1. Ad exercise.

Item 1

Most likely the segmentation variable used is a behaviourist. The customer who will purchase the product is someone who values clean teeth. The advertisement is also broadly brought out based on the product. The product has qualities those other products might lack therefore encourage customers to purchase it (Hanssens et al, 2014)

Item 2

The product that is being advertised is a physical good. The product element of the marketing mix is quite evident of the duck tape. The market segment that is represented is based on the demographic aspect. It’s the students who are the target market while their parents will be the secondary decision makers of whether to purchase the product or not.

Item 3

The most likely segmentation variable that was used is demographic. Students are the target market although they are not the one to purchase the products. There is also the presence of psychographic segmentation whereby the parents who will buy the equipment are interested in the cleanliness of their children’s classrooms (Hanssens et al, 2014). The product is the primary element of the marketing mix.

Item 4

The target market here is mostly an individual in any household who are interested in wildlife programmes. The main element of the marketing mix is the product that has been represented of the lion. The segmentation variable used is psychographic which brings out the lifestyles an individual would want to enjoy (Rezaei, 2015).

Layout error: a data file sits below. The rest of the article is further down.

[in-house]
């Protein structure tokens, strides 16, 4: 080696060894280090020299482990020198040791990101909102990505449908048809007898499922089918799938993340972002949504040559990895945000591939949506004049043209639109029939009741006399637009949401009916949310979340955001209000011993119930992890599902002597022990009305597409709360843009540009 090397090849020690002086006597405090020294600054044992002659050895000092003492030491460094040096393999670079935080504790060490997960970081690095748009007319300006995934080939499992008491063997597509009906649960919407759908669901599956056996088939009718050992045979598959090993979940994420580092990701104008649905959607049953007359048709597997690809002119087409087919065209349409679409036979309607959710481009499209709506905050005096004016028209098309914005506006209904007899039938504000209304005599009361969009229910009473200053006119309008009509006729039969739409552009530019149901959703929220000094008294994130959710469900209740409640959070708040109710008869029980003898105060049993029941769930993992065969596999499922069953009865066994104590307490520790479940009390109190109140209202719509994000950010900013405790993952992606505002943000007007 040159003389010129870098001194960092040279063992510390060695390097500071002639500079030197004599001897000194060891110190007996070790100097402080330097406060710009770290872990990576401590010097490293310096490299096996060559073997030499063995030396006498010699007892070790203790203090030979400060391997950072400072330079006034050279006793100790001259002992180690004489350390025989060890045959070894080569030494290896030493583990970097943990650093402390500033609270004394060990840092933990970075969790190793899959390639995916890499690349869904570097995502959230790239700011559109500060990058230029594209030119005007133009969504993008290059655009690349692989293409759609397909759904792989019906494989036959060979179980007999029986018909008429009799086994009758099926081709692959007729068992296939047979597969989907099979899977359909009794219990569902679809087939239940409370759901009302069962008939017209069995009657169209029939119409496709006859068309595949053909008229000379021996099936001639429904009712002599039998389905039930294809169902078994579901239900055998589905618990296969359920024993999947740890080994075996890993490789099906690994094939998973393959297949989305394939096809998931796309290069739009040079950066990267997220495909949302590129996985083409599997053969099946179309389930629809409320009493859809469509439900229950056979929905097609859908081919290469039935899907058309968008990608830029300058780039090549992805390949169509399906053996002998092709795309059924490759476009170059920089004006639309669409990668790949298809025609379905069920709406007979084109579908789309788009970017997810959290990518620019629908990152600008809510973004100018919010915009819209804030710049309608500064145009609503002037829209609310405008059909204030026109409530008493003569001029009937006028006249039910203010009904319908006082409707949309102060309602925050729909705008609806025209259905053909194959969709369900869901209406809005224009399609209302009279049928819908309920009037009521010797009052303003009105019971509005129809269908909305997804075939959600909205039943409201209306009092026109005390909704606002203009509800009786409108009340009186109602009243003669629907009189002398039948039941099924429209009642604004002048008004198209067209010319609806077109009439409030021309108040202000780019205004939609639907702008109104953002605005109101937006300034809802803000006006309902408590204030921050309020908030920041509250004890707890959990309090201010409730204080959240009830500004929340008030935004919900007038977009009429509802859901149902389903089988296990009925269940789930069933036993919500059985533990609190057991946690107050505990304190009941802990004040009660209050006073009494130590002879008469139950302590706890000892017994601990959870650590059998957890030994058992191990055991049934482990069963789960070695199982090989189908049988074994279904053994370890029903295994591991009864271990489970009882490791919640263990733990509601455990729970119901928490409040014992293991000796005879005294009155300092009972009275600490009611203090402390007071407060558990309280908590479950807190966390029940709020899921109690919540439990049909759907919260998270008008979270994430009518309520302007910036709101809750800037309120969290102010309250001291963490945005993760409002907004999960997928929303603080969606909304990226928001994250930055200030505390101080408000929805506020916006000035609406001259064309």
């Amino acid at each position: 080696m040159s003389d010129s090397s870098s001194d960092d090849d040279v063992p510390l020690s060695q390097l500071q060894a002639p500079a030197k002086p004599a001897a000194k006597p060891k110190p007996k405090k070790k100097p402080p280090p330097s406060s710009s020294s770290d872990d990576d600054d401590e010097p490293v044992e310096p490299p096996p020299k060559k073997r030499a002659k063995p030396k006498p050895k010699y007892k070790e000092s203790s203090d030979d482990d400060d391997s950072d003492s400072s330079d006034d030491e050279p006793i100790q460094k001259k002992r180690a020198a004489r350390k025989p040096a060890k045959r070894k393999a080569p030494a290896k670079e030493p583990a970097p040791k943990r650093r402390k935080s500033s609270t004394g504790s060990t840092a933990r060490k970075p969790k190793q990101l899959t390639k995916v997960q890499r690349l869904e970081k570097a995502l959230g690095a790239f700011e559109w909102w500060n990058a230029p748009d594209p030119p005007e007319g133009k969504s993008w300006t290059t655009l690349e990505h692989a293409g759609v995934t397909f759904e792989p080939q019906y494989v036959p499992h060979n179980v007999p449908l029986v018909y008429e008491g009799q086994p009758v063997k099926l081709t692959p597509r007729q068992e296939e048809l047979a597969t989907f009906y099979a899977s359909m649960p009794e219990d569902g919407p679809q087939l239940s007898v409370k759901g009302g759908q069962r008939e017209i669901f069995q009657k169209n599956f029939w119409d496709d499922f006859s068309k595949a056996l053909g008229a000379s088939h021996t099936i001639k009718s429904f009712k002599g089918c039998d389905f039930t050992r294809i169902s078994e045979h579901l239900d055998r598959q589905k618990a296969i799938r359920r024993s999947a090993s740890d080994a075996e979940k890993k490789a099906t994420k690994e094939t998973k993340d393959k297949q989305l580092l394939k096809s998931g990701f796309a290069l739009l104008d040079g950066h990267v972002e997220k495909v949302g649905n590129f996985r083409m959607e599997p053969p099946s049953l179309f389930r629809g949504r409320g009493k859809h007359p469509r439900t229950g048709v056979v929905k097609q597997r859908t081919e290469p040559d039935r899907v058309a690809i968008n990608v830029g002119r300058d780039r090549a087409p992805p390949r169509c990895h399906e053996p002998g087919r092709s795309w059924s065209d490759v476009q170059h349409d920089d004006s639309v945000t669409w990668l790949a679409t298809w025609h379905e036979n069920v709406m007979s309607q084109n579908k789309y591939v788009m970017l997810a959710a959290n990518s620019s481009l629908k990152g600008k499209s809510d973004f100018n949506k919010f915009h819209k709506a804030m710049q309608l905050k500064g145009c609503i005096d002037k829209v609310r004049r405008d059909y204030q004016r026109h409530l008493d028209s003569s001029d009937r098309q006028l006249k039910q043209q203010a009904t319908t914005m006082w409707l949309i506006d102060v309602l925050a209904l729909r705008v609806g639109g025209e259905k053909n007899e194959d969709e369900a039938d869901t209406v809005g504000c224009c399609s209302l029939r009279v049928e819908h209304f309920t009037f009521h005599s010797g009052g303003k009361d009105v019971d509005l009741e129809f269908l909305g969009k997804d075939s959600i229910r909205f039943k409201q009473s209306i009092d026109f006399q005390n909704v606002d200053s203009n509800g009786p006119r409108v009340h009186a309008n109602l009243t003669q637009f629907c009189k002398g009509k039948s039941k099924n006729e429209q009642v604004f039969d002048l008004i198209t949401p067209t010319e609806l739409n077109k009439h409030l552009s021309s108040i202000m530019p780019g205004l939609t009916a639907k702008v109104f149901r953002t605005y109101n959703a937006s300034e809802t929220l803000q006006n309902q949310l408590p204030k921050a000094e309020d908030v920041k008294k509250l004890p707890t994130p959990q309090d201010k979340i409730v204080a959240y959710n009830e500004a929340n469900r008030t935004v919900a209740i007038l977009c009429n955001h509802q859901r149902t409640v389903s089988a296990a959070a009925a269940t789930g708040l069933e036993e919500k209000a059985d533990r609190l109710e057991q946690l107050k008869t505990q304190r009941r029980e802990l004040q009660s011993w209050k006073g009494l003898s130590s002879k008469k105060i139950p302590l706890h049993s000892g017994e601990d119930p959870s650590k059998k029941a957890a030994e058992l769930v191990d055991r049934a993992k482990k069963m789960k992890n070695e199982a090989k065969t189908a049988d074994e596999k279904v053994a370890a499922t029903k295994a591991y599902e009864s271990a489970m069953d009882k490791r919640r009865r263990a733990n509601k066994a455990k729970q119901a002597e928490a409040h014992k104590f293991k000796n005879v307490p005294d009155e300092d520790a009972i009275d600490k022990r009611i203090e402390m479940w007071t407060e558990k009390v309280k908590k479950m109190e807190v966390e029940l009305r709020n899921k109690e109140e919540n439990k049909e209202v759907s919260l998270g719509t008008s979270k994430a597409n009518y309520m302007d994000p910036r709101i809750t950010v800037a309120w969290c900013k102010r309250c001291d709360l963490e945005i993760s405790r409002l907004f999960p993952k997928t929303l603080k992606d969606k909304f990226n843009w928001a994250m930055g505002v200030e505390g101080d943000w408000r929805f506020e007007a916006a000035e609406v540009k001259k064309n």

References

Hanssens, D. M., Pauwels, K. H., Srinivasan, S., Vanhuele, M., & Yildirim, G. (2014). Consumer attitude metrics for guiding marketing mix decisions. Marketing Science33(4), 534-550.

Leonidou, C. N., Katsikeas, C. S., & Morgan, N. A. (2013). “Greening” the marketing mix: do firms do it and does it pay off?. Journal of the Academy of Marketing Science41(2), 151-170.

Rezaei, S. (2015). Segmenting consumer decision-making styles (CDMS) toward marketing practice: A partial least squares (PLS) path modeling approach. Journal of Retailing and Consumer Services22, 1-15.